will need to set a DOS path to it. For example, if you are
using Recursive Realm on the C drive in a subdirectory named
\rrealm, place the line "set path=c:\rrealm" (without the
quotes) in your autoexec.bat file. If you're using a hard
drive, it's a good idea to make a separate directory for
pictures since you will want to build several.

Recursive Realm can be used with any 100% IBM compatible
computer with EGA, VGA or super-VGA color graphics, at least
512k of free memory and DOS v2.0 or higher. In addition, a
math coprocessor can save you hours of picture building time on
some pictures but is not absolutely necessary. Expanded memory
is supported.

Page 4

Version 3.0 is the version that I've been waiting for since
I first began Recursive Realm in 1989. It also marks the
change from C to Assembly language as my primary language of
choice. The enhanced speed of this version places it in a
class with few others. Now, even XT owners can experience the
wonders of fractal exploration.

The largest increase in speed results from the introduction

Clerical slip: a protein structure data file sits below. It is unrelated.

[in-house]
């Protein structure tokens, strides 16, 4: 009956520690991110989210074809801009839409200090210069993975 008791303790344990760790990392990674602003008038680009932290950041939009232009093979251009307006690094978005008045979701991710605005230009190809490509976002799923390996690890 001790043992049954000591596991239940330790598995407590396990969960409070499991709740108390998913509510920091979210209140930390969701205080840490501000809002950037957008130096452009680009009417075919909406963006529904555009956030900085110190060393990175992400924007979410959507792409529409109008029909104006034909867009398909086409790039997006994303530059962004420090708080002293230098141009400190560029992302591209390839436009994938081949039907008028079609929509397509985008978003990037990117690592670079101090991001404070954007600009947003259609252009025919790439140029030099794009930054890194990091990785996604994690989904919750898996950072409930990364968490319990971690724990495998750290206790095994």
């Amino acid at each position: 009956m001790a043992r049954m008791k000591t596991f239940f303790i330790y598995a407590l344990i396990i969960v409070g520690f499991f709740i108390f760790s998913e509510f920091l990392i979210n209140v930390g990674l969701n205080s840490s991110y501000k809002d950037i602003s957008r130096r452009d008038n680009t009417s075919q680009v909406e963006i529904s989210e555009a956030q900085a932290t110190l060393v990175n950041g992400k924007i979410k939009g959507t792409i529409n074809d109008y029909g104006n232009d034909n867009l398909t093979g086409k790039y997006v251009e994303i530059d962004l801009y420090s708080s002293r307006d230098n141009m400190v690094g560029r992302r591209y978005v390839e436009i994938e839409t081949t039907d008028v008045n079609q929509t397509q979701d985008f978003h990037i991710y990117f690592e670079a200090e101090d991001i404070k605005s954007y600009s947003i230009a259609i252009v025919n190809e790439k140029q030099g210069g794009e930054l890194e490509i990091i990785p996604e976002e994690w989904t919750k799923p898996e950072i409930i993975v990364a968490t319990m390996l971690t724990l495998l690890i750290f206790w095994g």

of two levels of integer-based routines. To further increase
the speed, Mariani's algorithm is used as the default algorithm
for Mandelbrot and Julia set (function 1) pictures.

Support for super-VGA mode 800x600x16 has been added.

Version 3.0 gives you much more color control by letting you
cycle through the color bands until you find the most appealing
sequence. You can also cause the bands to "flow" from one to
the other by pressing . Smooth palette coloring has
been greatly improved. The smooth modes now use the color
bands and will almost certainly become the modes of choice for
VGA owners.

You can now get the iteration value of any pixel by pressing
. This feature lets you fine-tune the color bands
leading to pictures of a much higher quality than before.

The parameters of the viewport are now displayed on the